Catholic Advocate PAC launches campaign against Obama
The Catholic Advocate PAC has started a campaign asking President Obama to “meet with Catholic leaders to discuss compromise” on religious conscience laws. The group is also accusing the president of not seeking “common ground” with religious groups like he promised in a speech made at Notre Dame. According to the organization’s website, the Catholic Advocate PAC “engages and encourages faithful Catholics to actively participate in the political process to support elected officials and policies that remain consistent with the teachings of the Catholic Church.”
The group is affiliated with the Catholic Advocate Candidate Fund, which “helps accomplish [their] mission to have Members of Congress voting 100% pro-life and pro-family consistent with the teachings of the Catholic Church.” Sen. Marco Rubio, R-Fla., is among the handful of endorsed candidates by the group.
The website featuring the group’s petition says that
shortly after taking office, President Obama spoke about the importance of cooperation and seeking the common good on sensitive religious issues. But unfortunately, no other president in American history has so blatantly chipped away at our religious liberties. This is a religious liberty issue that affects all Americans of faith. Will you sign the petition telling the president to live up to his promises, and stop trampling on our religious liberties? Demand that President Obama live up to his promises delivered at Notre Dame.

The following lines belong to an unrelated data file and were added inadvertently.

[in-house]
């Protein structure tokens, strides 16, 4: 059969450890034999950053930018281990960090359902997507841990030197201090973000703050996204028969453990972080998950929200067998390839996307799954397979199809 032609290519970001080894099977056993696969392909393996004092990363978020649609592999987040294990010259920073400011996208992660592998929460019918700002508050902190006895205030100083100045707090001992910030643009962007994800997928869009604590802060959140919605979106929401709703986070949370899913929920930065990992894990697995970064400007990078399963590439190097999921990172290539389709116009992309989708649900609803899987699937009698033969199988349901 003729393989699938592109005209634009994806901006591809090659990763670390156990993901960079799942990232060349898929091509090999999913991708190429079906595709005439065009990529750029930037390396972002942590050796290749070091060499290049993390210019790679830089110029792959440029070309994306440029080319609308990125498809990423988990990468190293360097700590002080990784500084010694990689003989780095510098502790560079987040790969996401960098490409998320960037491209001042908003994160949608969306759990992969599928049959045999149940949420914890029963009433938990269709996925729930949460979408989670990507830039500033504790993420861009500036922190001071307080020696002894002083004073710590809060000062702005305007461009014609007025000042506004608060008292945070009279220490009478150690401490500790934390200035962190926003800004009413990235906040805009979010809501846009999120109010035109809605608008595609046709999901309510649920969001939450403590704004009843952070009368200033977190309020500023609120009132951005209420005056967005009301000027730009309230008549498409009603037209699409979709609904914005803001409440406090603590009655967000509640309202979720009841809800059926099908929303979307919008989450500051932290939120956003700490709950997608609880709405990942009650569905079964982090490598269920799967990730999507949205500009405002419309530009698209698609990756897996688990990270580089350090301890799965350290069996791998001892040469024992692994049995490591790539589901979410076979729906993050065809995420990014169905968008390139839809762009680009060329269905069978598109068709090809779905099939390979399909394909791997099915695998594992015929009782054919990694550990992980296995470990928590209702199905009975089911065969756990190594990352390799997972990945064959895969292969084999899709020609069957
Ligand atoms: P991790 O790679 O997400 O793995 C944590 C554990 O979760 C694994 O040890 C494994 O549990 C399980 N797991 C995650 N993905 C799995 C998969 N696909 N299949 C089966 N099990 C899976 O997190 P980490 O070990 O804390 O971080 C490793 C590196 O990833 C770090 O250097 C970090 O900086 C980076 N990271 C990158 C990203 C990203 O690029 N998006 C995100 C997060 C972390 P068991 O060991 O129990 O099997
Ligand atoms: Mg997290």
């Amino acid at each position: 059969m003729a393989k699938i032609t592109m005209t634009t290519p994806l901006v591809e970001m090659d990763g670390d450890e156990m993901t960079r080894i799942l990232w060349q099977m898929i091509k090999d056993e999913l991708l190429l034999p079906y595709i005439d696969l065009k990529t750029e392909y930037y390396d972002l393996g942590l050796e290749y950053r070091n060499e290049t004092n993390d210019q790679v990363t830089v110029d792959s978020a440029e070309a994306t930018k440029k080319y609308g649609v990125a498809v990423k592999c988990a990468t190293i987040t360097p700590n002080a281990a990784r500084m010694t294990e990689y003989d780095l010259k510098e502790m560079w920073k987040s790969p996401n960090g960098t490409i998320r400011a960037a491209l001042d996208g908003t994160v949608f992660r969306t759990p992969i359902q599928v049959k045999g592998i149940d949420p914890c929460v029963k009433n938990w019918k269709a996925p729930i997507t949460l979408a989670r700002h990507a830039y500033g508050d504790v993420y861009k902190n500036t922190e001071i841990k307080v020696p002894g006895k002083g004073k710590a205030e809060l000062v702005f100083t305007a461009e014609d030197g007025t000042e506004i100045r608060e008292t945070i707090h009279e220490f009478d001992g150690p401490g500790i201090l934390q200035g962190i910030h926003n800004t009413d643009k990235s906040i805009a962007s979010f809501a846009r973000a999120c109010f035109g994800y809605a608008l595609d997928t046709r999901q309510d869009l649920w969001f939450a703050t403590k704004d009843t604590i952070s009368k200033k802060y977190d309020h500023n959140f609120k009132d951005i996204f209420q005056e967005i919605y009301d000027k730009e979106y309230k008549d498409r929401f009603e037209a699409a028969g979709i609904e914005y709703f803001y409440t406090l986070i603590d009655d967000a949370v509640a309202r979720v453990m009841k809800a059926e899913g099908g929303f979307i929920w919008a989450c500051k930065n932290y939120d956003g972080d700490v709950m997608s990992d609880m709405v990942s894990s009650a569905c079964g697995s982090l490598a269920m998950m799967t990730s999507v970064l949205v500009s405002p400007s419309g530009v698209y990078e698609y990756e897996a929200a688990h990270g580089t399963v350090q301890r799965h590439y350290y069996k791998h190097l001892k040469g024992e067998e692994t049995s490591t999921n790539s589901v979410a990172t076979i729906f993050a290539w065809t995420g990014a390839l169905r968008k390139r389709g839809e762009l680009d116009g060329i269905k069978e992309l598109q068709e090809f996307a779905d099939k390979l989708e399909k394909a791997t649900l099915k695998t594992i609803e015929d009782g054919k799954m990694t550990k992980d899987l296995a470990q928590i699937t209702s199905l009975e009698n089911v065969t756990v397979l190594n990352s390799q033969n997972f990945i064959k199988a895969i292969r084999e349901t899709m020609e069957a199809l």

The one minute video ad that is also part of the campaign features President Obama saying he would seek “common ground” with religious groups and honor religious conscience laws. The ad claims that neither has been done.
The announcer in the ad says:
After President Obama’s speech calling for cooperation in order to reach “common ground,” the current and former presidents of the United States Conference of Catholic Bishops reached out to him to discuss their concerns.
He ignored them.
[Obama's] administration has “rescinded most of a federal regulation designed to protect those who refuse to provide care they find objectionable on moral or religious grounds.”
He also pledged to veto the “Protect Life Act,” a bill Catholic bishops said would apply conscience rights on abortion to the Patient Protection and Affordable Care Act.
President Obama preaches “Common Ground,” but refuses to meet with Catholic leaders to discuss compromise.
Catholics across the country should demand that President Obama live up to his promises delivered at Notre Dame. Go to Catholic Advocate dot com and join the nationwide effort to protect religious liberty in America.
Health advocates and Obama were against the “Protect Life Act” because they said the bill would endanger the health of women by cutting funding (even through private insurance) for medically necessary abortions.